After witnessing how UCD is so easily and effectively applied to problems in the digital space, I can’t help but wonder, “Why isn’t UCD applied to everything else people use?”. This question was the inspiration behind why I created this blog. I want to explore what happens when you start applying design thinking to areas where it is not often applied and/or to applications where it is desperately needed. I’m not the first to notice the applicability of these methods in other areas as they have been explored most notably by IDEO’s Tim Brown with his “Design Thinking” strategies and in Don Norman’s book “The Design of Everyday Things” but I think with the exponential pace of increasingly powerful technology we are on the verge of a huge revolution in how businesses and society runs and it is important that there are many design thinkers on the forefront to ensure a pleasant future for all of humanity.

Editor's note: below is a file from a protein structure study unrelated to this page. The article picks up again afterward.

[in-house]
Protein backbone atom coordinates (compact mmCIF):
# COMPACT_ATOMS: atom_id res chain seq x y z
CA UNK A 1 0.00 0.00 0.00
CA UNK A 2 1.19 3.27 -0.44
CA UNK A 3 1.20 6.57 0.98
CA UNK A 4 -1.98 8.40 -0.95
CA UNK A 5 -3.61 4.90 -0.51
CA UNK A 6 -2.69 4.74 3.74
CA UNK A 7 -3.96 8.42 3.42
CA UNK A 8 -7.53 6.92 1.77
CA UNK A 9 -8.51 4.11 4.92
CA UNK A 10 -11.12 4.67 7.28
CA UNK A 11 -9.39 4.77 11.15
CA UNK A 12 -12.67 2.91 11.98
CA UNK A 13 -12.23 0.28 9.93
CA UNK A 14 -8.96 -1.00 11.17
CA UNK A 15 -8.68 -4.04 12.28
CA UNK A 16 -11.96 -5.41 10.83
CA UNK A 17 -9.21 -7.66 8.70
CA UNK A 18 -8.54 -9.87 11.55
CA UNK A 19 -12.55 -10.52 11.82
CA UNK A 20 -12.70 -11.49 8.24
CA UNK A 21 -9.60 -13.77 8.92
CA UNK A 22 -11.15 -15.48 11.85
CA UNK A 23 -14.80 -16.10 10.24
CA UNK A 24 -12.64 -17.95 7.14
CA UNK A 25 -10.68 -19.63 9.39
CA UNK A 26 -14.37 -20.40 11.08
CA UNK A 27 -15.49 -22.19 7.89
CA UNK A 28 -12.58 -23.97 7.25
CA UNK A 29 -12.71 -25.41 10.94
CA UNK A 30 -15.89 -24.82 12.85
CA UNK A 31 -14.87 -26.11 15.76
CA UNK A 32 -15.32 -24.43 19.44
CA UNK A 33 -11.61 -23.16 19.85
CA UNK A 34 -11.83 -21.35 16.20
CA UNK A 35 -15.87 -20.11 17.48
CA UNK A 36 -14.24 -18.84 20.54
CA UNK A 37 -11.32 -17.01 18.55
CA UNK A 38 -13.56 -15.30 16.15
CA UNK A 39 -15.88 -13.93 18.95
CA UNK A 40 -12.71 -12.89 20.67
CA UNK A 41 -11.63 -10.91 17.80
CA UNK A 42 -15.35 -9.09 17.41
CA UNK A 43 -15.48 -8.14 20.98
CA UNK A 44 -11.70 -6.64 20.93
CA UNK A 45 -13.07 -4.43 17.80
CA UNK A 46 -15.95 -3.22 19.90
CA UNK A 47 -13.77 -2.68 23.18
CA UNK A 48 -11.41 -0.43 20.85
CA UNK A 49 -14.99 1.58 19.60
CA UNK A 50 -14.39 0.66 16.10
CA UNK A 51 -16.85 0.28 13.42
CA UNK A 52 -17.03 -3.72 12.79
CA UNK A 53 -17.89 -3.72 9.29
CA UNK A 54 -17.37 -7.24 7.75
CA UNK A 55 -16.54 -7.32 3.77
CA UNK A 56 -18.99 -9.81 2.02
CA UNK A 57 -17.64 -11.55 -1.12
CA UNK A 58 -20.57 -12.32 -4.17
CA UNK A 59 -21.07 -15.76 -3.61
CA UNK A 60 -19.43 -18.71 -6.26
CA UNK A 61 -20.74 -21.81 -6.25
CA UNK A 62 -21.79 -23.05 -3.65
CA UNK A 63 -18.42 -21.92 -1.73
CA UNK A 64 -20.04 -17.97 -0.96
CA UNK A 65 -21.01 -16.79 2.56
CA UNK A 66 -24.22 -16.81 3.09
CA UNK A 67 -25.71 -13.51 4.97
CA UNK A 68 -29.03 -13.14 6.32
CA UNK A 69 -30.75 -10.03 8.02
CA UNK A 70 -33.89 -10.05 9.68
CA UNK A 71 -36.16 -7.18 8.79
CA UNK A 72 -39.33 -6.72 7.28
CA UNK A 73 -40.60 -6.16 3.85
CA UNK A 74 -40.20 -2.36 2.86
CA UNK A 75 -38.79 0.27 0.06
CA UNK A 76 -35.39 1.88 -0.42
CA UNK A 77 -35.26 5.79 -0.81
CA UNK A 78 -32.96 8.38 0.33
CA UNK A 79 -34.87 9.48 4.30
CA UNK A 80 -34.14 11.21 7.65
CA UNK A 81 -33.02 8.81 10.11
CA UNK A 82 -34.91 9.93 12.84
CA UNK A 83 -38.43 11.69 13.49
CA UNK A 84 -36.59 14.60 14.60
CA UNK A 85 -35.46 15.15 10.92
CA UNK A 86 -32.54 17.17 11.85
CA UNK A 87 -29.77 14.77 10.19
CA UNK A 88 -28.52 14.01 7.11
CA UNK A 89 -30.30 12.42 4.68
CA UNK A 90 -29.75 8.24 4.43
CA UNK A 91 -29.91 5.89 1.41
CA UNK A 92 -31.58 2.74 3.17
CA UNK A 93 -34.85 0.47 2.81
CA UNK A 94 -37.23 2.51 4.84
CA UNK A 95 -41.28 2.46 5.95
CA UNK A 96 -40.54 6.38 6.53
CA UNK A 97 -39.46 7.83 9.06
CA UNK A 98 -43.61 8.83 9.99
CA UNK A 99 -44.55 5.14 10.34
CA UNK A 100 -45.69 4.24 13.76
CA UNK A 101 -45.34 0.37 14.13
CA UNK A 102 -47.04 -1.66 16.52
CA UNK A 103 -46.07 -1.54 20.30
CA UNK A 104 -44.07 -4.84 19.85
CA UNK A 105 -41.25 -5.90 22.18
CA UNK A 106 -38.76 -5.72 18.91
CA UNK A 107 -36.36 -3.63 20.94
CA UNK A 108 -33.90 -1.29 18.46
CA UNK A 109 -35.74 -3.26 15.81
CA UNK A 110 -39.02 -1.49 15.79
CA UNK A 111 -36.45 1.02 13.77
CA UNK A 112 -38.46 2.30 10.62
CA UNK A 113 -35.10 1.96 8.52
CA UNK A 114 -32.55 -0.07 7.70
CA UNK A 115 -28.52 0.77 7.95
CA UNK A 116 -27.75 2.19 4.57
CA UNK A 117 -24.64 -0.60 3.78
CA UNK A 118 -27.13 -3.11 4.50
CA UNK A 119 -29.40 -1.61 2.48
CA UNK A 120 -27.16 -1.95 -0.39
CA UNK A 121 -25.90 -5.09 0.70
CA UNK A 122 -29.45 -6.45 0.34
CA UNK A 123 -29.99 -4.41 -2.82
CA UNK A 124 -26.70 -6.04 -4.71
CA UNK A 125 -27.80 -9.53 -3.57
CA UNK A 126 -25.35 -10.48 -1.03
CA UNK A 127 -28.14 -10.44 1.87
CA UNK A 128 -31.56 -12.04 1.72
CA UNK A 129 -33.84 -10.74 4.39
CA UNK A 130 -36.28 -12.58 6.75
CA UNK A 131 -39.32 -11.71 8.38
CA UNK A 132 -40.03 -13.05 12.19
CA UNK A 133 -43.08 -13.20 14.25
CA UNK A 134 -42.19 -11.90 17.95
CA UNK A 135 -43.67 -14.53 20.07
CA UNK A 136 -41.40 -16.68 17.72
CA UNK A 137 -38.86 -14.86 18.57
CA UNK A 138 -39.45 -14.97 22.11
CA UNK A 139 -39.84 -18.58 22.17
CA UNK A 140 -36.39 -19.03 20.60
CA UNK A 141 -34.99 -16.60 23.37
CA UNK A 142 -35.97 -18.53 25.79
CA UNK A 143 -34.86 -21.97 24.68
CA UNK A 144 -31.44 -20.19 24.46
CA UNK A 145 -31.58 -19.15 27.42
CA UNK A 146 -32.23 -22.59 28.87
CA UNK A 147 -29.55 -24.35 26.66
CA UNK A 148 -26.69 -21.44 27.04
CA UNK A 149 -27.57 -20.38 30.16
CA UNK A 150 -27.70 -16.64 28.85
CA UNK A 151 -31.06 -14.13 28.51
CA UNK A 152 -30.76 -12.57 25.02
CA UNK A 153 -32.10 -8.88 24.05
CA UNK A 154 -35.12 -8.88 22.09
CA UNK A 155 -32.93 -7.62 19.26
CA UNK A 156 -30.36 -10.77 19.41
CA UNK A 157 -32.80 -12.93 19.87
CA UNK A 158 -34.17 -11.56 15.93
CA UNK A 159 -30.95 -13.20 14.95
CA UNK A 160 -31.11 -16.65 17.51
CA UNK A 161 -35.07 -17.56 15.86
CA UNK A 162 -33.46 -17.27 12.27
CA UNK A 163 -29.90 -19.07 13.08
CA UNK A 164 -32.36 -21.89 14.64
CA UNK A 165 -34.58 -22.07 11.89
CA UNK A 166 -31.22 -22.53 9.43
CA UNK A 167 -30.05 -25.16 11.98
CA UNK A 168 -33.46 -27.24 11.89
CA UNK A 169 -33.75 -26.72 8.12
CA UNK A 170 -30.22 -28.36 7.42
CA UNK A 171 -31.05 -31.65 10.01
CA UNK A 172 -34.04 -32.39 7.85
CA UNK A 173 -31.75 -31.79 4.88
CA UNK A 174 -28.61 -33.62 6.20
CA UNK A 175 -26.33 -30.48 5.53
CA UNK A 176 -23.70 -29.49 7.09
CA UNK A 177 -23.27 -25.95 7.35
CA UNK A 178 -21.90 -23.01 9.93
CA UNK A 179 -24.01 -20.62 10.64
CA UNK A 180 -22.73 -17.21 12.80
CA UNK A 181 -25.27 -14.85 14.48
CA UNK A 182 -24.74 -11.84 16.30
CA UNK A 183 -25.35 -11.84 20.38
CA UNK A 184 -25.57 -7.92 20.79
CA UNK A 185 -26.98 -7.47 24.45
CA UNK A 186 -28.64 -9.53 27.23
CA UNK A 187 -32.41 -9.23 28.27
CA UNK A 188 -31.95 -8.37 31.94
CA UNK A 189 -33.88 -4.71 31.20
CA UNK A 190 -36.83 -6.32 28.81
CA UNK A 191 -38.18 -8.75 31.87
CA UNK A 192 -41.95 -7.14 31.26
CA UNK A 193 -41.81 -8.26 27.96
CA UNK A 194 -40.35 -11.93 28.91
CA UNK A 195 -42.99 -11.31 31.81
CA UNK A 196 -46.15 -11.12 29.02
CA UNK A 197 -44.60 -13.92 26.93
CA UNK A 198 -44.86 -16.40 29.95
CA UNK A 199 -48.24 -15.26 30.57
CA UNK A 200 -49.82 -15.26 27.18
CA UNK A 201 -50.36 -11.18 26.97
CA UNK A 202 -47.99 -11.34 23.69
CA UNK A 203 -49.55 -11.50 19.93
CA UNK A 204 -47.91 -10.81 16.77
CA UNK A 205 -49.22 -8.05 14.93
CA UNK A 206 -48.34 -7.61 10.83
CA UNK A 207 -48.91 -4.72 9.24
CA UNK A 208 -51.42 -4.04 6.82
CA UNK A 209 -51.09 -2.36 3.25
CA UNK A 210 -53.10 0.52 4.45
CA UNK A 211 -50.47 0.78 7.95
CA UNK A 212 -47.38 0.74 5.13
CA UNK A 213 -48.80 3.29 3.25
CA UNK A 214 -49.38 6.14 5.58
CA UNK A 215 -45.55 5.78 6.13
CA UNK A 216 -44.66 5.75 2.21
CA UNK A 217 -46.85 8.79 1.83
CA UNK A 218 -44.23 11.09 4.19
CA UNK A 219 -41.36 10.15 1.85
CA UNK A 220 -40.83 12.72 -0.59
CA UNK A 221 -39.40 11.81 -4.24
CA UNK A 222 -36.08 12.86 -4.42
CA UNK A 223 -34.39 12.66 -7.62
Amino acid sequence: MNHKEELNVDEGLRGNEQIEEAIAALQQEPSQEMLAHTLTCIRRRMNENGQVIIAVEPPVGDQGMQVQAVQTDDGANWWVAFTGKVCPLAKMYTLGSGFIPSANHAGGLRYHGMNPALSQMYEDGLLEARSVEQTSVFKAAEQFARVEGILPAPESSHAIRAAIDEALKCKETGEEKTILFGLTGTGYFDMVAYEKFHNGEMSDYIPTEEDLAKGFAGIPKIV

The Power of Design in the Future

Without a doubt Design will be the most powerful force in shaping what the future looks like. Everything that is created has to be first designed. You can sit on the sidelines as the future is designed for you or you can have a hand in shaping what it will look like. Ultimately somebody makes the decisions about how the world around you looks and operates. The easiest way to have a hand in ensuring it works correctly is to envision the change you would like to see by designing it. In the end you are defined by your decisions, whether you say yes or no, but designers get to decide what the context and constraints of what those decisions will be.

As people’s expectations continue to become accustomed to the power of good design it will become increasingly mandatory and demanded from consumers that products and services have well designed experiences. This means that as a business you cannot afford not to apply design, and that as a society we stand too much to lose by not applying design.

If you want any say in what the future looks like you will have to be able to implement design thinking. Luckily designers do not have a monopoly on design thinking, as anyone can and should practice it. Design thinking is a tool that enables anybody to conquer seemingly unsolvable problems and provides meaningful solutions to people’s needs.